The FCC’s next spectrum auction is scheduled to begin on October 5, 2021. The value of this auction is expected to be less than the previous one, as only 100 MHz of spectrum will be available, and it is not exclusive use. The spectrum will also be sold in smaller block sizes. CreditSights’ (a credit research specialist) initial view is that the auction will bring in total proceeds of 20 billion. AT&T is expected to participate in the October auction, while Verizon and T-Mobile will likely stay on the sidelines, due to their better positioning in the mid-band spectrum.
In addition to acquiring spectrum licenses auctioned by the FCC, the US telecom companies will have to upgrade their hardware (antennas and other devices) on the macro towers, build out fiber, and add small cells. As spectrum bands become available, the companies will gradually do so and extend their 5G network coverage in a cost-efficient manner, i.e. use the right mix of spectrum bands to cover high density and rural areas. We believe that having a well-performing 5G network that covers a large portion of the population is necessary to effectively compete in the telecom sector in the long term. Another important part of the equation rests with consumers, since they will eventually need to upgrade to 5G compatible phones, so that they can enjoy the wide range of possibilities that 5G technology will bring along.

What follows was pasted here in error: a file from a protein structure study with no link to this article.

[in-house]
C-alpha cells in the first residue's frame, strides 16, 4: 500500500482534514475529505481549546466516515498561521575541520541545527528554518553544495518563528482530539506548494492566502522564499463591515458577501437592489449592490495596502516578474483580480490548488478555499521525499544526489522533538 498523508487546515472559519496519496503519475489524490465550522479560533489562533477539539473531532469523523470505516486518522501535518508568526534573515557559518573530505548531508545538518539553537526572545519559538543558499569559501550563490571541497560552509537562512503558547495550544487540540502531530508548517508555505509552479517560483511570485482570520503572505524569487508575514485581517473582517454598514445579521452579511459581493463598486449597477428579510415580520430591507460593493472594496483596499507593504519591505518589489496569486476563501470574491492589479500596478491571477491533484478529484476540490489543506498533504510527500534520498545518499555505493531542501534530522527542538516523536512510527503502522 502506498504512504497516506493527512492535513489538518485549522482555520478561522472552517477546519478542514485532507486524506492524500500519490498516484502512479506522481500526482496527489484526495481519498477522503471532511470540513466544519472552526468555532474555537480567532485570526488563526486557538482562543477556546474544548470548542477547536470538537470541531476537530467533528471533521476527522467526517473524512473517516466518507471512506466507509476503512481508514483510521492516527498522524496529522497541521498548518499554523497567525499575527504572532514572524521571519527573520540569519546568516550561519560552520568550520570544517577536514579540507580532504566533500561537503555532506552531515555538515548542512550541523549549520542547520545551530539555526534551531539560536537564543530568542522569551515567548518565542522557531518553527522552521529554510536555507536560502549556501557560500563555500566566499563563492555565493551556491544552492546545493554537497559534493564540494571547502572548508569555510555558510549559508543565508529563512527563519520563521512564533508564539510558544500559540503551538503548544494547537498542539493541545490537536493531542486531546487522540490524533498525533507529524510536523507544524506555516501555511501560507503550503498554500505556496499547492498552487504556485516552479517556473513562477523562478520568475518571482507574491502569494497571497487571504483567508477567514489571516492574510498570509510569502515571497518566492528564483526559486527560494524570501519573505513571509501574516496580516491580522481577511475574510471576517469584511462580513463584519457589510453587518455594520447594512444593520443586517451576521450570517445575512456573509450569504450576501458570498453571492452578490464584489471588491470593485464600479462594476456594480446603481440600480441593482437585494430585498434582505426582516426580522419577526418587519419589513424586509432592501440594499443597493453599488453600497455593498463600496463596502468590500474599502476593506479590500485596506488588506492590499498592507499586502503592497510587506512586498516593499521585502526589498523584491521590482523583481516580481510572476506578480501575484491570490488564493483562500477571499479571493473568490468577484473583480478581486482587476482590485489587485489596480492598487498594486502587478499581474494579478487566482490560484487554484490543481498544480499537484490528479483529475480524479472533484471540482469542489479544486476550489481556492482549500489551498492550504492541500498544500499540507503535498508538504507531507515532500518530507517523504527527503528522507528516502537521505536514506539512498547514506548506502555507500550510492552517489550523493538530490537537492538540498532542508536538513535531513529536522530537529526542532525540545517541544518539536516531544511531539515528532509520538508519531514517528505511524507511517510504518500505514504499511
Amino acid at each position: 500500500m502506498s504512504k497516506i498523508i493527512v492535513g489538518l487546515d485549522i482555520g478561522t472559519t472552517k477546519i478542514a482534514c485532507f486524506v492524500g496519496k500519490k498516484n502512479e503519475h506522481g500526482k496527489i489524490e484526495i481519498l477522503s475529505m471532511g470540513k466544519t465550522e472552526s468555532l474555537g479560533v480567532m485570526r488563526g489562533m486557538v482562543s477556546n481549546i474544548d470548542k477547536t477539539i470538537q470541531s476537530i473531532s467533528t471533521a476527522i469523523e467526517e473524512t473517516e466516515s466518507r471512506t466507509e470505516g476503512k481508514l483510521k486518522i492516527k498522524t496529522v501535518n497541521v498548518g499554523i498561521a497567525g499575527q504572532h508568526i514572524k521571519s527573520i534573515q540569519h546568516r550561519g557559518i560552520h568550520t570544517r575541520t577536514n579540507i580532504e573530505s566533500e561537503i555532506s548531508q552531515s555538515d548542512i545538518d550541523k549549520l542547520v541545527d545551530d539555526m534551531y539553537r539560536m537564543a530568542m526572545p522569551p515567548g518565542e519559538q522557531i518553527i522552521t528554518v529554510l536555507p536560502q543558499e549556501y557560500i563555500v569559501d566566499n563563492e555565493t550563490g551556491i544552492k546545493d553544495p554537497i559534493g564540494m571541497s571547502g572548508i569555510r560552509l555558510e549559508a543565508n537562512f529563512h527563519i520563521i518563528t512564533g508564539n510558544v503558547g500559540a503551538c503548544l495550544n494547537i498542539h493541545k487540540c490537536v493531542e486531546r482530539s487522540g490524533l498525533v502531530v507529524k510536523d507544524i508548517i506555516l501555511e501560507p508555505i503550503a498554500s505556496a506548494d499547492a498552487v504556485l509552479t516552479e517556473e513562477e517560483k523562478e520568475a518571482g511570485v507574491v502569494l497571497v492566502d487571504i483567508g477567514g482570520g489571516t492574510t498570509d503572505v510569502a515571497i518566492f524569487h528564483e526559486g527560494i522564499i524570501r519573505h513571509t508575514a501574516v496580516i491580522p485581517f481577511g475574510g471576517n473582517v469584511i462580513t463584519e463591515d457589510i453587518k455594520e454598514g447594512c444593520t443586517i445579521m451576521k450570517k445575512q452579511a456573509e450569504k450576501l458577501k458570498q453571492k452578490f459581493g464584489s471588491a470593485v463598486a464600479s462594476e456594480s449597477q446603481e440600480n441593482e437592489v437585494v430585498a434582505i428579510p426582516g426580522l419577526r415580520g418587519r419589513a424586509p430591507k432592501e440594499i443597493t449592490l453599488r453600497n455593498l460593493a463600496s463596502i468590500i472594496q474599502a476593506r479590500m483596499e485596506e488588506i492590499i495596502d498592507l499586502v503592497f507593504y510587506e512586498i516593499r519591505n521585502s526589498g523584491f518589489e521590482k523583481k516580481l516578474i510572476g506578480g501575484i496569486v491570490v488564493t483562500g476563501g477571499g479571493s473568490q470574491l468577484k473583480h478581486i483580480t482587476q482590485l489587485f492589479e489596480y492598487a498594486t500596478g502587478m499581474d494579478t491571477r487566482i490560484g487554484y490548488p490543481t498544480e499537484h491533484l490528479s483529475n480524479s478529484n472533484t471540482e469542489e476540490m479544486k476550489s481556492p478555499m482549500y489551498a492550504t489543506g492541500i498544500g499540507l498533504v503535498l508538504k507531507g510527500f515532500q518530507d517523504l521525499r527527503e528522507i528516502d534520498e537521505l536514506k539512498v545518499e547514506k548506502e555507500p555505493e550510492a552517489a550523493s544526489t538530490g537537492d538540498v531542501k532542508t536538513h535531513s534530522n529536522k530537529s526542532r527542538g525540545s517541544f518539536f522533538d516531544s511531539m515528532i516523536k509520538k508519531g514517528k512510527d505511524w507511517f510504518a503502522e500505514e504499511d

The investment case for telecoms
A telecom company’s position in 5G is an important part of our analysis, as it impacts the entity’s current and future competitive standing. Heading into the auction, T-Mobile was best positioned in mid-band spectrum, with AT&T a distant second and Verizon in third place. To narrow the spectrum gap and strengthen its competitive position, Verizon vastly outspent AT&T and T-Mobile, acquiring licenses valued at 53 billion US dollars, including payments to satellite operators. AT&T was the second-highest bidder, spending 28 billion, while T-Mobile spent a far lower 11 billion. Following the auction, T-Mobile remains in the lead in terms of mid-band spectrum, while Verizon moved into second place and AT&T fell into third place. The gap between T-Mobile and the other two players was narrowed significantly, however.